Here is another encouraging post by my friend, Gwen. Thank you for your perspective, Gwen! ~ HEWC editor ~

I had the most refreshing observation yesterday in church. As the congregation was singing “It Is Well With My Soul”, I glanced across the aisle at our pastor’s young children. They were holding hymn books, but I couldn’t help noticing that they were not reading the words. They were singing with all their hearts, but not needing to refer to the page for any of the verses. Impressed with this observation, I watched them singing at our vespers service later. Again, they were singing all verses without the use of the words. For all of their lives, those children will have the benefit of having a collection of hymns recorded in their memory. As I thought more about it, I couldn’t help feeling what a blessing it would be to all Christian families to take up a habit of memorizing hymns. Here are some ideas:

• If you don’t already own a hymn book, buy one. Preferably, get one that is the same as the one your church uses. Or maybe you could even borrow one from the church. If someone in your family plays piano or some other instrument, use that to accompany your singing and to help learn the melodies if you don’t already know them.

• If no one in your family can accompany the hymns, choose common ones that have melodies you already know by heart and teach those to your children without accompaniment.

• While the melodies of hymns are beautiful and have an emotional and spiritual benefit to the listener, the most valuable part of the hymn is the words. So, if your family does not particularly care for the melodies (although I’d strongly encourage developing a taste for them), you can still learn the words as poems. In fact, many times we learn hymns by rote and never really hear the words. Try just reading the hymns as poems and see for yourself how precious the messages are.

• Buy a book that gives the history of hymn writers and hymns or do a search on the Internet and share the information at family time. There are some amazing stories behind the hymns. Some suggestions of songs to research might be It Is Well With My Soul or O, Love, That Wilt Not Let Me Go. Hymn writers who might be interesting to learn about could be Fannie Crosby or Philip Bliss.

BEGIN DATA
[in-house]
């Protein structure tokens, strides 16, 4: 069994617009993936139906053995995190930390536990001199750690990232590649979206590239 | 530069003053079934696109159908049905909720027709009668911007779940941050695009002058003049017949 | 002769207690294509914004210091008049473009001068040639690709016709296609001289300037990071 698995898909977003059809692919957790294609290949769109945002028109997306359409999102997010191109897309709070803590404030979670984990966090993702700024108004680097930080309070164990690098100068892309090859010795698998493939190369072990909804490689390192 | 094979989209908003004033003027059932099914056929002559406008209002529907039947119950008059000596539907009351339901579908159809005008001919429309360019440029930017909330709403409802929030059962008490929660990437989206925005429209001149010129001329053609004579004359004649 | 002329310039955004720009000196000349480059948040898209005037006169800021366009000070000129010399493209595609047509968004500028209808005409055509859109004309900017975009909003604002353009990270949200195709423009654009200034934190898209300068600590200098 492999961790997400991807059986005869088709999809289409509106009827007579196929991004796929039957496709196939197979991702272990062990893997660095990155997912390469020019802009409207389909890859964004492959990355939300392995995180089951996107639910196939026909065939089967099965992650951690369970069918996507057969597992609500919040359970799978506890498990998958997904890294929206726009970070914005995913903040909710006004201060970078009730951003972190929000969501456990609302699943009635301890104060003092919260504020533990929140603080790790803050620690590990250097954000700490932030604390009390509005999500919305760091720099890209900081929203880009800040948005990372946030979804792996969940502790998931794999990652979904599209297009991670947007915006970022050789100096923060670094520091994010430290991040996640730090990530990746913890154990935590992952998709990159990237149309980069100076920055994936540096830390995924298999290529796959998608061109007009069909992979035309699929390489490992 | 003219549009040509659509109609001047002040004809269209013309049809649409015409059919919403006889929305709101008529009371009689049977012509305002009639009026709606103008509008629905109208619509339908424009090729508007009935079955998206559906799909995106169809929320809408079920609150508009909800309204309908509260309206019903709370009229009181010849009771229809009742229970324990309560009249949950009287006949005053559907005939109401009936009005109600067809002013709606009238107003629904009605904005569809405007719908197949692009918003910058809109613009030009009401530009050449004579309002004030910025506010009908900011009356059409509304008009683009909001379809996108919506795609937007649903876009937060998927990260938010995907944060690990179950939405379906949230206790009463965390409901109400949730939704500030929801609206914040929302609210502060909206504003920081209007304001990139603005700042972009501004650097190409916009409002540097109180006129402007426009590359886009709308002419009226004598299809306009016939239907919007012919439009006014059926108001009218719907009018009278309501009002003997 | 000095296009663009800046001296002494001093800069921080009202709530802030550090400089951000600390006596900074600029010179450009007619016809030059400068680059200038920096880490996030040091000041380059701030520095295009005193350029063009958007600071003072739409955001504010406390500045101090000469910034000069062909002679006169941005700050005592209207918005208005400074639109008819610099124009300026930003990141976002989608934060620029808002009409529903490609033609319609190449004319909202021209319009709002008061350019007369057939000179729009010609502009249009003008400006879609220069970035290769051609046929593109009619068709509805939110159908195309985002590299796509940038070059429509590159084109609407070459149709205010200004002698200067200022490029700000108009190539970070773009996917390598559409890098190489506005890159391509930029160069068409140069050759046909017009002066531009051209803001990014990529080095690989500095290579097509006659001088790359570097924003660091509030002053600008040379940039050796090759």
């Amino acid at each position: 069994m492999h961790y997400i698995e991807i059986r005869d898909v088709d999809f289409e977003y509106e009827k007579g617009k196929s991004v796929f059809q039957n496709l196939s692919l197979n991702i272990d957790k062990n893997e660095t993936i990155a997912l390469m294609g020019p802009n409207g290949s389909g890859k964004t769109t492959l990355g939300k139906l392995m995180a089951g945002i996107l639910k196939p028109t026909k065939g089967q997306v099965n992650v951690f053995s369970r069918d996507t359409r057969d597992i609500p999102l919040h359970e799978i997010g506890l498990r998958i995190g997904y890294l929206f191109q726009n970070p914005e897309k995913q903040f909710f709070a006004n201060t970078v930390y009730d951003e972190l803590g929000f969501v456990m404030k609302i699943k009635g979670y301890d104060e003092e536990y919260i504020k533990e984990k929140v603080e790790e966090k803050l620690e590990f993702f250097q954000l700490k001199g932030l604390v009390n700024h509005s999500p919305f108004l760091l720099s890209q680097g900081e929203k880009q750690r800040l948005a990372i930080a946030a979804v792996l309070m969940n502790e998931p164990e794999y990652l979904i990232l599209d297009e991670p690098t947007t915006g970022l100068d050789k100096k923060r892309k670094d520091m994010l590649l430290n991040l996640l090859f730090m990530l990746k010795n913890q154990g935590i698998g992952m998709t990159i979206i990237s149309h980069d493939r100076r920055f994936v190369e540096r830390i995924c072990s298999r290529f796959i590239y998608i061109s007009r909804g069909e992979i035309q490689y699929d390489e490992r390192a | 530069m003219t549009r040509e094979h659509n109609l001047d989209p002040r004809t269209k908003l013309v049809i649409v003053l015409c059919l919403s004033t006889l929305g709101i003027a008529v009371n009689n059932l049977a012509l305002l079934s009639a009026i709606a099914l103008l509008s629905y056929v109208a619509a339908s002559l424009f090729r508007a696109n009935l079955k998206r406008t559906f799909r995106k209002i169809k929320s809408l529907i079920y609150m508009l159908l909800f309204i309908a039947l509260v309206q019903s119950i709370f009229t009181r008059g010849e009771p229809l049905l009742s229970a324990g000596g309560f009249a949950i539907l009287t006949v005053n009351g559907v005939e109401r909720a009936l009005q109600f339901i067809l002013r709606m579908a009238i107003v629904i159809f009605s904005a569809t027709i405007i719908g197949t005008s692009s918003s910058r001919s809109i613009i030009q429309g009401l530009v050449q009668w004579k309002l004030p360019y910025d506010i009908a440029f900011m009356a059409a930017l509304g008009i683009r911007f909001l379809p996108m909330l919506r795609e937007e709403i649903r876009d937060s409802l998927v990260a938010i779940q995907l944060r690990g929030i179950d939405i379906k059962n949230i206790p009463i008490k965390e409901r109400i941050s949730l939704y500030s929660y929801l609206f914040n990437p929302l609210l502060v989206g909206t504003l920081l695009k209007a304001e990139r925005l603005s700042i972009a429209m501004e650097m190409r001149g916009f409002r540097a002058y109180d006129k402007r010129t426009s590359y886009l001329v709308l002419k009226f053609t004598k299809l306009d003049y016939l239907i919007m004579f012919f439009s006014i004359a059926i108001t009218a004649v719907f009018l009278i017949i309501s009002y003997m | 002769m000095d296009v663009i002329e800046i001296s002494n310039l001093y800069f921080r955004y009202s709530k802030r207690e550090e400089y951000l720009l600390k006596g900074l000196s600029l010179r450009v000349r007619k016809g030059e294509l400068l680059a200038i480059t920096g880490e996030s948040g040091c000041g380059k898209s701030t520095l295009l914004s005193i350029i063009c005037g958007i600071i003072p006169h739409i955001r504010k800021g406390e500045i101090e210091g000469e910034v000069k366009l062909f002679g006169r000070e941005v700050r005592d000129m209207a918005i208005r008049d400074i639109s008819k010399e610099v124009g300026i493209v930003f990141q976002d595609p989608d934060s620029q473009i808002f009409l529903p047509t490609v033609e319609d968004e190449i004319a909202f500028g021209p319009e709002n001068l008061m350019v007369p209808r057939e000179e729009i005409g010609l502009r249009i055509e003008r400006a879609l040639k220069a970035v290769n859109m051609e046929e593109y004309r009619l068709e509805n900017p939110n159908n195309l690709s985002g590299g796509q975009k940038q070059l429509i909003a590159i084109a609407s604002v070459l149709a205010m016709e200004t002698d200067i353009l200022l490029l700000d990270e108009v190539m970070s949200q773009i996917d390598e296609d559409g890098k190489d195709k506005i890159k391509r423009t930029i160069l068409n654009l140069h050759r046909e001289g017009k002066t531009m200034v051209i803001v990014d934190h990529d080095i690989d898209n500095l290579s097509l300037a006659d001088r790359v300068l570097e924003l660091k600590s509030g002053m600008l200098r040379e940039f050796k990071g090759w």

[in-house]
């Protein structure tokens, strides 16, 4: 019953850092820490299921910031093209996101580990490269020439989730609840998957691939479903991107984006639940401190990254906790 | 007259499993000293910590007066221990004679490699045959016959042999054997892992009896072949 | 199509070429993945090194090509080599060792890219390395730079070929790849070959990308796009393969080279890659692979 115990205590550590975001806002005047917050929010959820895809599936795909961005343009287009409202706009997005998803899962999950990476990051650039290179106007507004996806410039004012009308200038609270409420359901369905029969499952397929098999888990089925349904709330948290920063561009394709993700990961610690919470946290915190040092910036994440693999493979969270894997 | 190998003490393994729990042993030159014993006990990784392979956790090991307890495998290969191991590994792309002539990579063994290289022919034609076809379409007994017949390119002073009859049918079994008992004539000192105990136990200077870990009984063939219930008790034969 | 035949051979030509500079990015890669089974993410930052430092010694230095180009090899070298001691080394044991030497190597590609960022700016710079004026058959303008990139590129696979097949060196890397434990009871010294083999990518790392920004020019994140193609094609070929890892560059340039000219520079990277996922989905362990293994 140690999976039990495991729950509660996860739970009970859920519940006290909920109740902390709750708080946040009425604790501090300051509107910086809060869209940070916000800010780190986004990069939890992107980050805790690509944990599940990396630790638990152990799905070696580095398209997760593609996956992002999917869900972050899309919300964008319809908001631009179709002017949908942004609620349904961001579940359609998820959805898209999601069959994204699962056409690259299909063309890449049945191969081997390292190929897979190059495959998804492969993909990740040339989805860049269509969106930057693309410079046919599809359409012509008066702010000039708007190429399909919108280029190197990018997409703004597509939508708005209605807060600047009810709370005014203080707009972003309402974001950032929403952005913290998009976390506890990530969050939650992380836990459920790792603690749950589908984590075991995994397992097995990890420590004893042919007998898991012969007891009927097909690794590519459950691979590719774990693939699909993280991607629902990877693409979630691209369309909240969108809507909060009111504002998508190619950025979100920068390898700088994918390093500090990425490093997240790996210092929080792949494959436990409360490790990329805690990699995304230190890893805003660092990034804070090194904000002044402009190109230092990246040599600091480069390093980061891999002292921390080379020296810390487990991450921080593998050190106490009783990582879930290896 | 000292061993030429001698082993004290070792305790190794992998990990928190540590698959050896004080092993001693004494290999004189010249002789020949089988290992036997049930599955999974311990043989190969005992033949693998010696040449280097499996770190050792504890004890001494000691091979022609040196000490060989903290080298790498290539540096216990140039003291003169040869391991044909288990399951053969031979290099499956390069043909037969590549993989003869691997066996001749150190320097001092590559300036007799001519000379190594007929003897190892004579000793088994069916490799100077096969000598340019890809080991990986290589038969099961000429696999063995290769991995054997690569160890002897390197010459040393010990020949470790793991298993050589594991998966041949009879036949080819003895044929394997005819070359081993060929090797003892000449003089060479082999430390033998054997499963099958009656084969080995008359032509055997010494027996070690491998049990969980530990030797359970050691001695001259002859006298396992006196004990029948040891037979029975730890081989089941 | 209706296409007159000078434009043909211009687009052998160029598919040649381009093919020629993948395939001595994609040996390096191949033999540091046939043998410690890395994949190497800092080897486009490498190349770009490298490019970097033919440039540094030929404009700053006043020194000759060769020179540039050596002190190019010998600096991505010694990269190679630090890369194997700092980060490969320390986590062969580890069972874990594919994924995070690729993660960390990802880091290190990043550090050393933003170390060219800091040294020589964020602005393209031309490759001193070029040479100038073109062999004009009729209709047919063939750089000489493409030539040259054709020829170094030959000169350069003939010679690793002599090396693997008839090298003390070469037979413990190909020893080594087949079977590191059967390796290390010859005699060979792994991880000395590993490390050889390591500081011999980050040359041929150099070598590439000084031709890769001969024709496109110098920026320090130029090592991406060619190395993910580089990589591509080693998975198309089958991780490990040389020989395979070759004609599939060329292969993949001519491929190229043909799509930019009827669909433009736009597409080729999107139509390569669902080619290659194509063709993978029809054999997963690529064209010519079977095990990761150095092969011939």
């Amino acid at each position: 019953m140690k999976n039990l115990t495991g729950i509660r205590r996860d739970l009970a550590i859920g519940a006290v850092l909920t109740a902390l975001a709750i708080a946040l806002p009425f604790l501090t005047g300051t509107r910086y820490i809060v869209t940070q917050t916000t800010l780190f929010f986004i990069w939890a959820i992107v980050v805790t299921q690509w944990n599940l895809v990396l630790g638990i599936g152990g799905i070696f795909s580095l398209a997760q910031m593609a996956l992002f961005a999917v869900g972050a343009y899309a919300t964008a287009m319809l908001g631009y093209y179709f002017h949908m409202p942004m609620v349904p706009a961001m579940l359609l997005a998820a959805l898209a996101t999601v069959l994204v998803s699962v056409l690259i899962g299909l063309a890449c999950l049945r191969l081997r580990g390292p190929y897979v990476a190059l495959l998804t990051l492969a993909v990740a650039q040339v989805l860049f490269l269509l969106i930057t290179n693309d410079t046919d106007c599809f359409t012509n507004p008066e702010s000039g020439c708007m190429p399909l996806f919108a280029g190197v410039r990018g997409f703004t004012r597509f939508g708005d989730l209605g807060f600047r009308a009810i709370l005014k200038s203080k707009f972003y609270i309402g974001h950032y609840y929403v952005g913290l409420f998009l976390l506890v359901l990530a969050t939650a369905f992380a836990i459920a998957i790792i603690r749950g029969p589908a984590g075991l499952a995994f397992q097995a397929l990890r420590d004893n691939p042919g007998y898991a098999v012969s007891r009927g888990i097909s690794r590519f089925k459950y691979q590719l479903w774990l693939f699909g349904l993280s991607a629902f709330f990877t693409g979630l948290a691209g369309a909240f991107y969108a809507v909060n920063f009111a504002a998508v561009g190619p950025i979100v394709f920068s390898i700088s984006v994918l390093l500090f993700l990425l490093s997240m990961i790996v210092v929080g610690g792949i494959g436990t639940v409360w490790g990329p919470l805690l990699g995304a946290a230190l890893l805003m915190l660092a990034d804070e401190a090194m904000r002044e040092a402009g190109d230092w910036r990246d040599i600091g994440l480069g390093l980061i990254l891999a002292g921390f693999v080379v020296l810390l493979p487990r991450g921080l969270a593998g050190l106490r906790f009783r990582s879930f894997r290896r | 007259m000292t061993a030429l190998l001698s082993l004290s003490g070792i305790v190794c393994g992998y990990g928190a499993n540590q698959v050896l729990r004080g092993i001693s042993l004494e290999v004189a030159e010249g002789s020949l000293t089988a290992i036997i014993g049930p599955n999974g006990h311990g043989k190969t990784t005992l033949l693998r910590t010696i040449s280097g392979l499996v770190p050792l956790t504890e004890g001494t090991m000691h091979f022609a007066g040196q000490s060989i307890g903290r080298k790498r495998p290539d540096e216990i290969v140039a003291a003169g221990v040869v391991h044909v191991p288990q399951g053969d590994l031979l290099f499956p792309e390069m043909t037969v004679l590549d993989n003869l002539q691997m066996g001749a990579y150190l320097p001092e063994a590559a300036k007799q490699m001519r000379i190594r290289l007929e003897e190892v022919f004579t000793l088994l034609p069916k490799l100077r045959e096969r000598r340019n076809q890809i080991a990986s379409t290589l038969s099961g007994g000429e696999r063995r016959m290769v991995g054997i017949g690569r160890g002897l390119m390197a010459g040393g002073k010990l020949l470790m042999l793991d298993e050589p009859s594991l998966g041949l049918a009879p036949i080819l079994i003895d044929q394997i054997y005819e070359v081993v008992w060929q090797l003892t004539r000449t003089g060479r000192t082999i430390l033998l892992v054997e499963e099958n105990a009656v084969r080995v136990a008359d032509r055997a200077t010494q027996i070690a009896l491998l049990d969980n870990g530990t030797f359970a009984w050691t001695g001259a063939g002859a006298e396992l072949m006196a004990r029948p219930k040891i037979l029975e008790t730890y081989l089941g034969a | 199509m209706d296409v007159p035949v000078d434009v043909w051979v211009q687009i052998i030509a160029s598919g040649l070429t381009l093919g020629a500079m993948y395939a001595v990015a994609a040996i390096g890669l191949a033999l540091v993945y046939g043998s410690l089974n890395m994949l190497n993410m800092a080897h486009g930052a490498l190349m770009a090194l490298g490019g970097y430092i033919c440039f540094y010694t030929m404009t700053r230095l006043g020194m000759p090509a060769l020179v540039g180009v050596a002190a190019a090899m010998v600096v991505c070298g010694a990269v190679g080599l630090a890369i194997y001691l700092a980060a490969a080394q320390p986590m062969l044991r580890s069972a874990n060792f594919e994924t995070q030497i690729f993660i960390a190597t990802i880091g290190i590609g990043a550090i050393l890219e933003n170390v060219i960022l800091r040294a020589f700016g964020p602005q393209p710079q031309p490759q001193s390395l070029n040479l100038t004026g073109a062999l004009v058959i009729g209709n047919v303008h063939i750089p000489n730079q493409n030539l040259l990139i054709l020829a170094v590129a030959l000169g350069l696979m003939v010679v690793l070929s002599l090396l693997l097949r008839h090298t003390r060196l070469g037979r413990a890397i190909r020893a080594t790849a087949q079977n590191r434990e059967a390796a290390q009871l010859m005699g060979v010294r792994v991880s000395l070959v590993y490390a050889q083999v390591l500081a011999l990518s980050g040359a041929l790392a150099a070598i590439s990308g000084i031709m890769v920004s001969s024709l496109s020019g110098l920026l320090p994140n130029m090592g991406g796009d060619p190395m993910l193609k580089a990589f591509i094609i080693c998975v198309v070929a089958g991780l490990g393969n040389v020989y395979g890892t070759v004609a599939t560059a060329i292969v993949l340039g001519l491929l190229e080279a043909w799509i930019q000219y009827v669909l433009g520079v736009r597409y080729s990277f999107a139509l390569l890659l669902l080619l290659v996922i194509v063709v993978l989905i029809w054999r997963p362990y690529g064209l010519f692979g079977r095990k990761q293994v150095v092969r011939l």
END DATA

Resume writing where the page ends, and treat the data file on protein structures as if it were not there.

So many parents wish after their children are grown, that they had invested more time and energy into family music. Don’t wait. It doesn’t require a lot of money for music lessons to enjoy music as a family. And putting the great old hymns in the minds of your children is a gift that will definitely keep on giving!



2 responses »

  1. Janet W says:

    I have always found that the easiest way to learn hymns – or any song – is to just listen to cd’s while we’re in the car or as background music at home. But, I’ve always had a hard time finding cd’s with hymns that are clear enough to really learn the words.

  2. educator-mom says:

    Learning songs by CD is a great idea, but I too have trouble understanding the words clearly while listening. I suppose that modern technology has added so many sounds that the simple tune and words often are drowned out. I recall a teacher from one of my early primary grades who had the class sing each day. She would play a tape (reel to reel in those days) that had the songs we sang, and each of us was given a simple song book (showing music with only the tune — single notes). Between the two (sound and sight) we were able to learn the words to many songs. It was my very first memory of learning to read music.

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